To hear some of the speeches in full, visit ESA’s website.

Lecture by British astronaut, Helen Sharman, and former Soviet Cosmonaut, Anatoly Artsebarsky

Rocket Science! UK & Russia in orbit 

Helen Sharman & Anatoly Artsebarsky
This event was held as part of the Royal Society’s Summer Science Exhibition, on Sunday 8th July. Helen Sharman became the first British astronaut on 18 May 1991, when the Soyuz TM-12 mission, with Anatoly Artsebarsky and Sergei Krikalev, flew to the Mir Space Station. I had been lucky enough to meet Sergei Krikalev at the ISS Symposium in Berlin in May earlier this year, so it was a lovely opportunity to meet his crew mates. Dr Helen Sharman OBE talked first, after introductions from the
British ambassador in Moscow and the Royal Society.

“We don’t often get the chance to meet any more. 21 years ago
we did everything, and I mean everything, in the same room. This is the first
time we’ve met in London and our first presentation that we’ve done together.
As far as I’m concerned, science is all around us all the
time. You can’t do anything without it, most of the time you don’t think about
it. But when you’re in space you have to know about it in order just to stay

Star city is a few km north east of Moscow, at the time it
was a military base for all cosmonauts. 2,500 people lived in star city. I arrived
there as a scientist, I was a chemist.
Parabolic flight experience
We trained in a plane that would fly parabolas, which simulated
23 seconds of weightlessness for each of 10 loops.  We had sea training, a mockup of the re-entry
spacecraft, how to come back and survive in this thing. We wanted to land on
dry land, Kazakhstan, nice and flat, easy to land on. You might think landing
on water would be easier, diving into it, but if you just want to land, then water
doesn’t absorb much of the energy of the impact. On land, you can use
retro-rockets to give you a bit of a boost just before you make that final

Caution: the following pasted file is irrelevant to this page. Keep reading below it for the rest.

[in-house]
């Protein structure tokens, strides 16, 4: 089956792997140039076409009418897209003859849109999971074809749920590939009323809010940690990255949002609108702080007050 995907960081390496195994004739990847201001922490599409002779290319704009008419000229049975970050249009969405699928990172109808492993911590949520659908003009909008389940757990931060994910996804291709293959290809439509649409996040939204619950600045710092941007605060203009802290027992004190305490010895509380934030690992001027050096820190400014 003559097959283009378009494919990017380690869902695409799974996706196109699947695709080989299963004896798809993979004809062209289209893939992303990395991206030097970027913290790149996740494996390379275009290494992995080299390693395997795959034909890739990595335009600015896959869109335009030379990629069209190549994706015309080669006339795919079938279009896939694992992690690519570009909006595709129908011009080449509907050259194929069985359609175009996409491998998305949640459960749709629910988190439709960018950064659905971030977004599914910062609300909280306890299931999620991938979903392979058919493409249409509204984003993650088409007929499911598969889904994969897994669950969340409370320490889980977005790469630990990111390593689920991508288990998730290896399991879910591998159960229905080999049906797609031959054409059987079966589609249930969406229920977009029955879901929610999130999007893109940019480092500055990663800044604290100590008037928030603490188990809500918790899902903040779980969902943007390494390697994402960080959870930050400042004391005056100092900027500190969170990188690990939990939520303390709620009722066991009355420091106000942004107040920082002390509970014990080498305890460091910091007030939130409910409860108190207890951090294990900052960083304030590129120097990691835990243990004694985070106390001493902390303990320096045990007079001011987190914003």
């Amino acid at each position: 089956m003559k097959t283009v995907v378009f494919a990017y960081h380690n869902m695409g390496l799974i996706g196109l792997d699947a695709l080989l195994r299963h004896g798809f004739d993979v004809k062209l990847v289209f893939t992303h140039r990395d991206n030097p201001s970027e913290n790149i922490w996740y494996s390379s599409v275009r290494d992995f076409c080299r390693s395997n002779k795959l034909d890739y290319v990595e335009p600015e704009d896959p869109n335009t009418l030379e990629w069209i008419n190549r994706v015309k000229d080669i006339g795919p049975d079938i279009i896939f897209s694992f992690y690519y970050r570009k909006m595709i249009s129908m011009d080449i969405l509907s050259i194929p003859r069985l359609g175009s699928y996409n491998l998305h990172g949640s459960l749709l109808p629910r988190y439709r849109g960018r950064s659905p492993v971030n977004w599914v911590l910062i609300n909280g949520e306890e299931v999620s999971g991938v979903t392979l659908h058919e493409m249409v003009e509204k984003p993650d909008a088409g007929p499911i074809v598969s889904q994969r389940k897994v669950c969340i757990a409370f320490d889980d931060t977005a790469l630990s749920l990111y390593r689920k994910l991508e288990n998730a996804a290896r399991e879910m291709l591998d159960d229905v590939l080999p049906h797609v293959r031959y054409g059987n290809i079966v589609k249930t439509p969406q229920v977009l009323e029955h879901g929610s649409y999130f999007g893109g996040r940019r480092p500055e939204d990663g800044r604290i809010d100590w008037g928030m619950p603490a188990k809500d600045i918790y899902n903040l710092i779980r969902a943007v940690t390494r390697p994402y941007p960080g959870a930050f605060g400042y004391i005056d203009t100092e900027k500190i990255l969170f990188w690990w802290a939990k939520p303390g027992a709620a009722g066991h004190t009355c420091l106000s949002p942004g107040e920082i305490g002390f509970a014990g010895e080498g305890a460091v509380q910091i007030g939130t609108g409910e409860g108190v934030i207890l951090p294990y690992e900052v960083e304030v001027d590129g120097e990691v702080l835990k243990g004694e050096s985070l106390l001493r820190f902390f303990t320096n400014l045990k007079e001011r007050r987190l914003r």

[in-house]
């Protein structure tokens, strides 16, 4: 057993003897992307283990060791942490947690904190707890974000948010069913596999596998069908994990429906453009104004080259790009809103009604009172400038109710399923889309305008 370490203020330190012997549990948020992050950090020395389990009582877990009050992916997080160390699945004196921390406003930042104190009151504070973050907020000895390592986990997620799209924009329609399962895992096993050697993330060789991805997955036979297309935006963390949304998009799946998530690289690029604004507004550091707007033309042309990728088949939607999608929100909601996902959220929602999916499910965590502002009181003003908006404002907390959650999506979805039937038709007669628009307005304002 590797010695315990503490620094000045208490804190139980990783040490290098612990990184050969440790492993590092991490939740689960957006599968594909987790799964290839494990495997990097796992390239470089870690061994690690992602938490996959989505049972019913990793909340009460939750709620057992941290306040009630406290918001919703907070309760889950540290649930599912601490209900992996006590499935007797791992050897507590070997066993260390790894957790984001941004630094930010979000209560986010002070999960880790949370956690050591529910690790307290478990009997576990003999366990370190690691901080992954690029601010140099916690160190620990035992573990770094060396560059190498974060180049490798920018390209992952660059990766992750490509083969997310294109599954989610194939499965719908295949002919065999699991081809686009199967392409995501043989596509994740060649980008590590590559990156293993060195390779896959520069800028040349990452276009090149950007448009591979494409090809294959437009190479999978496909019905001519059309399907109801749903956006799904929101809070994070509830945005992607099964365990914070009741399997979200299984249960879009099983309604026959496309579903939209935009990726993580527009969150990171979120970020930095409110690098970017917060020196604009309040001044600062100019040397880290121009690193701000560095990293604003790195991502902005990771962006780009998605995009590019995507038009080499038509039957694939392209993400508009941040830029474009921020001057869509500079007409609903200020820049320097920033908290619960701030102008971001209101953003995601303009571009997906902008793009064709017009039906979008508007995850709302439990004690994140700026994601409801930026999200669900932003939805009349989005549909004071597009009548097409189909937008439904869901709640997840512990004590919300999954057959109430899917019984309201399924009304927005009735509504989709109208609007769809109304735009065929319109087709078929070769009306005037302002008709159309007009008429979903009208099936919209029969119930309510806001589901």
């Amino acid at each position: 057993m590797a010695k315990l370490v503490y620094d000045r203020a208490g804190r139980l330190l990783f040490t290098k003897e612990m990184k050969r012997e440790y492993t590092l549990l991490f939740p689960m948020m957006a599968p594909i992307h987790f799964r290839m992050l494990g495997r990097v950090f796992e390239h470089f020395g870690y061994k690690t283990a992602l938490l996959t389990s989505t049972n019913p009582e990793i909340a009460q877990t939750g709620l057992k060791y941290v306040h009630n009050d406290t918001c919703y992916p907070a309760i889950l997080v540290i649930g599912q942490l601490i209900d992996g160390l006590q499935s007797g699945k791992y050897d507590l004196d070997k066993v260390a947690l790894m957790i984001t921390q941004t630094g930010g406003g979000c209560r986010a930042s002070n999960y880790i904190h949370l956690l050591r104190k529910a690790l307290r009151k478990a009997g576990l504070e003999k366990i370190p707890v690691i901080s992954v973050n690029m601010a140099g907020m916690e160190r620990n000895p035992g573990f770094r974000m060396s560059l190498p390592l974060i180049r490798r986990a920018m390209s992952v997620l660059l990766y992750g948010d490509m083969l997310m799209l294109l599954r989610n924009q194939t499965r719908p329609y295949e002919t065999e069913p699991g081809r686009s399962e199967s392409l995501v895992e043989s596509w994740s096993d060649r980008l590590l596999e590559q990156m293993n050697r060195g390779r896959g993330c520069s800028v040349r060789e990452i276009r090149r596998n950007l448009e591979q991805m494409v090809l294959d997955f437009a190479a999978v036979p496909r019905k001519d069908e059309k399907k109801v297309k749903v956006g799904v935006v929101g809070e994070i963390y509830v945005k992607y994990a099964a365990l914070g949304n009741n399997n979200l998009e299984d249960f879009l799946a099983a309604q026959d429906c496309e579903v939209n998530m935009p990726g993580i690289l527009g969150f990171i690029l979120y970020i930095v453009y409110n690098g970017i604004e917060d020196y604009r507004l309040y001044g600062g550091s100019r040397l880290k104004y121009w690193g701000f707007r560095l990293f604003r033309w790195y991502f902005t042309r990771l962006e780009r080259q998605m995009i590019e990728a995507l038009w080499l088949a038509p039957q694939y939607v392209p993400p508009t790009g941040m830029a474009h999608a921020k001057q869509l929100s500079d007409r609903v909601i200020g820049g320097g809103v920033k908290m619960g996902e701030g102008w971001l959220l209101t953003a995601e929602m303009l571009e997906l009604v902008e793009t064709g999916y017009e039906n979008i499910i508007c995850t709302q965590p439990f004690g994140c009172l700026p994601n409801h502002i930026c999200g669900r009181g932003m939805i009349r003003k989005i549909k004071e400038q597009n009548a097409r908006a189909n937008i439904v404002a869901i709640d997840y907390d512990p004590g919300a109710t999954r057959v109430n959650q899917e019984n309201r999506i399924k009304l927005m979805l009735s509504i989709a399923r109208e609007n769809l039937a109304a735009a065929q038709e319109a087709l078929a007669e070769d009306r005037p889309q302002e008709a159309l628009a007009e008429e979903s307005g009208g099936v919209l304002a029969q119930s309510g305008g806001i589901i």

touchdown, and you’ve got the land itself, which has air pockets, which can
absorb some of that energy. So a landing on land is softer than that on water.
Though, as there is more sea than land, we had to have training just in case.

Helen Sharman showing a photo of the UK she took from Mir
The previous crew had been on Mir for six months, they were
looking forward to seeing other people and we were looking forward to seeing
The crew was chosen, the backup crew were chosen, and then
the crew trains together. You get to know each other very well, get to know each
other’s families, likes, dislikes, so when you come to fly there are no secrets
left by the time you are having to share absolutely everything.
18 months training, for 8 days in space, a lot of training,
for 8 days. It wasn’t glamorous, but I hope you’ll agree, I think it was the
most fun job in the world. The max forces on lift off were 3.5g, but as you are
lying on your back, they go through your chest to back, rather than head to
toe, so there is not a risk of blood being forced out of your head and
fainting.  Landing involves 4.5g, even
more force. All I did for 8 days was to fall around the Earth. At this time the
Mir space station was made up of 3 modules.
Helen Sharman and Anatoly Artsebarsky
It takes 5 seconds to travel west to east across London, 20
minutes to cross Africa, but 40 minutes to cross the Pacific Ocean, it makes
you realise how little of the world you know.